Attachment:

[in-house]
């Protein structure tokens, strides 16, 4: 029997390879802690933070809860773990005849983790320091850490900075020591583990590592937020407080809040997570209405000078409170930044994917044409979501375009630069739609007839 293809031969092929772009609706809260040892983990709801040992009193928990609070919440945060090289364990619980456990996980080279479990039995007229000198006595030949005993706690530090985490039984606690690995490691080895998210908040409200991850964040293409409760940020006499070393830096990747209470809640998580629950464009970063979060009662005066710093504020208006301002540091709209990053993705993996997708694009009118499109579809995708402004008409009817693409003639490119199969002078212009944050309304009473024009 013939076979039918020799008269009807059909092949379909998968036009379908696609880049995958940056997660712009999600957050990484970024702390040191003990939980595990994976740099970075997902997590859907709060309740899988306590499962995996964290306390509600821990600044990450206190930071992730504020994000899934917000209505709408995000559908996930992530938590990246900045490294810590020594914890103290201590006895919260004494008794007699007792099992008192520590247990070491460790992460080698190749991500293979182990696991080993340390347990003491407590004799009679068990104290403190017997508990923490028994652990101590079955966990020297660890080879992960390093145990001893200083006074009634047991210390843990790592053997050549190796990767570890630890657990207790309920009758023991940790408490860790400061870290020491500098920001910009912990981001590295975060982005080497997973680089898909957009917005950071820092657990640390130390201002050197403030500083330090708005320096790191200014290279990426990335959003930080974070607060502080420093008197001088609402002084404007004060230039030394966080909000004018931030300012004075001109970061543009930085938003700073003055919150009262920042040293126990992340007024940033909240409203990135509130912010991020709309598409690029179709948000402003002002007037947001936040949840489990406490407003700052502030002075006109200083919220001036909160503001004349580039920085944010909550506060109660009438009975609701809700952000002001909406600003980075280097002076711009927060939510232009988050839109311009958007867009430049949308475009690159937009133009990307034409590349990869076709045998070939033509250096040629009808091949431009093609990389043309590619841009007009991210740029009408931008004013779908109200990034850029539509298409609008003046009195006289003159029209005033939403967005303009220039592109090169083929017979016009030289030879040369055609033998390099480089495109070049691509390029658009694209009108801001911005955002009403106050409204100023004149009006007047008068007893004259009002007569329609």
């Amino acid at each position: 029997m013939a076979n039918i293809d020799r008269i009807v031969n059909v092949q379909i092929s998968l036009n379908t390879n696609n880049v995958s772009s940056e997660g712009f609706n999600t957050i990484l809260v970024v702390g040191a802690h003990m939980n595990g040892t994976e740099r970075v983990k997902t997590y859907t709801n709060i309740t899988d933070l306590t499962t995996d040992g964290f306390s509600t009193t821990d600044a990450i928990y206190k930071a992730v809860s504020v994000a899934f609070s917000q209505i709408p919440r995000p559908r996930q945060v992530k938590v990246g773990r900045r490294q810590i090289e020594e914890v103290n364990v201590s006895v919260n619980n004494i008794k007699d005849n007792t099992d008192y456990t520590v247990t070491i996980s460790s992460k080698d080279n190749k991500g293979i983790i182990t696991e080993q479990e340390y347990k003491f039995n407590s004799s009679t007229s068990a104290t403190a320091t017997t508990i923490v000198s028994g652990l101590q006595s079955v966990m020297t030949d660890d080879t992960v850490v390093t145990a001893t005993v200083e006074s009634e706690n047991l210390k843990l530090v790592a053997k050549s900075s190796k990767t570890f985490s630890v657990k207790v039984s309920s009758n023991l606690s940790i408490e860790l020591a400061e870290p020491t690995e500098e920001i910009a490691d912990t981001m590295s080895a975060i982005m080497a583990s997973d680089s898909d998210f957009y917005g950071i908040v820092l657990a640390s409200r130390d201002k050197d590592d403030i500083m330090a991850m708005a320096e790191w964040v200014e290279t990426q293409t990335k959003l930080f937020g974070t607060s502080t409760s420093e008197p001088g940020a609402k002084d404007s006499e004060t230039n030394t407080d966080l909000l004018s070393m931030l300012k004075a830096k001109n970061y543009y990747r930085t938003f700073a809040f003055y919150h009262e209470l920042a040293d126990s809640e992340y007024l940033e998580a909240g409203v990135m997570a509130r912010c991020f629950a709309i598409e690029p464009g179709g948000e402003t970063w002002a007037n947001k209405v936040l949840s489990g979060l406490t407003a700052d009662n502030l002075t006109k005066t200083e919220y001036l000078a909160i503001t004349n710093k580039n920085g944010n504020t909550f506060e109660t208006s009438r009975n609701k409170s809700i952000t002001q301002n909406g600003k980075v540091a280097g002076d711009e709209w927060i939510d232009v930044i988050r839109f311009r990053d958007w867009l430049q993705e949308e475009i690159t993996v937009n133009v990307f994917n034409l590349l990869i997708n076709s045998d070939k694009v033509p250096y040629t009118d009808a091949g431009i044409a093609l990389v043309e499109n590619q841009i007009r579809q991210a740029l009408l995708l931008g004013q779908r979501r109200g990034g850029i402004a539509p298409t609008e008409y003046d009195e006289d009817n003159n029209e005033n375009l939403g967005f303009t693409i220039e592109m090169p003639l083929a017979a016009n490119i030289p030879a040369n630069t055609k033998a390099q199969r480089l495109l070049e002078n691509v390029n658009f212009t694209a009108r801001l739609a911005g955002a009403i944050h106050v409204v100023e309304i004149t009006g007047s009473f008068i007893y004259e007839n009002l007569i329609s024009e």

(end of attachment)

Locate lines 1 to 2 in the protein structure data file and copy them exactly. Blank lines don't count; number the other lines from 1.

[in-house]
């Protein structure tokens, strides 16, 4: 029997390879802690933070809860773990005849983790320091850490900075020591583990590592937020407080809040997570209405000078409170930044994917044409979501375009630069739609007839 293809031969092929772009609706809260040892983990709801040992009193928990609070919440945060090289364990619980456990996980080279479990039995007229000198006595030949005993706690530090985490039984606690690995490691080895998210908040409200991850964040293409409760940020006499070393830096990747209470809640998580629950464009970063979060009662005066710093504020208006301002540091709209990053993705993996997708694009009118499109579809995708402004008409009817693409003639490119199969002078212009944050309304009473024009 013939076979039918020799008269009807059909092949379909998968036009379908696609880049995958940056997660712009999600957050990484970024702390040191003990939980595990994976740099970075997902997590859907709060309740899988306590499962995996964290306390509600821990600044990450206190930071992730504020994000899934917000209505709408995000559908996930992530938590990246900045490294810590020594914890103290201590006895919260004494008794007699007792099992008192520590247990070491460790992460080698190749991500293979182990696991080993340390347990003491407590004799009679068990104290403190017997508990923490028994652990101590079955966990020297660890080879992960390093145990001893200083006074009634047991210390843990790592053997050549190796990767570890630890657990207790309920009758023991940790408490860790400061870290020491500098920001910009912990981001590295975060982005080497997973680089898909957009917005950071820092657990640390130390201002050197403030500083330090708005320096790191200014290279990426990335959003930080974070607060502080420093008197001088609402002084404007004060230039030394966080909000004018931030300012004075001109970061543009930085938003700073003055919150009262920042040293126990992340007024940033909240409203990135509130912010991020709309598409690029179709948000402003002002007037947001936040949840489990406490407003700052502030002075006109200083919220001036909160503001004349580039920085944010909550506060109660009438009975609701809700952000002001909406600003980075280097002076711009927060939510232009988050839109311009958007867009430049949308475009690159937009133009990307034409590349990869076709045998070939033509250096040629009808091949431009093609990389043309590619841009007009991210740029009408931008004013779908109200990034850029539509298409609008003046009195006289003159029209005033939403967005303009220039592109090169083929017979016009030289030879040369055609033998390099480089495109070049691509390029658009694209009108801001911005955002009403106050409204100023004149009006007047008068007893004259009002007569329609």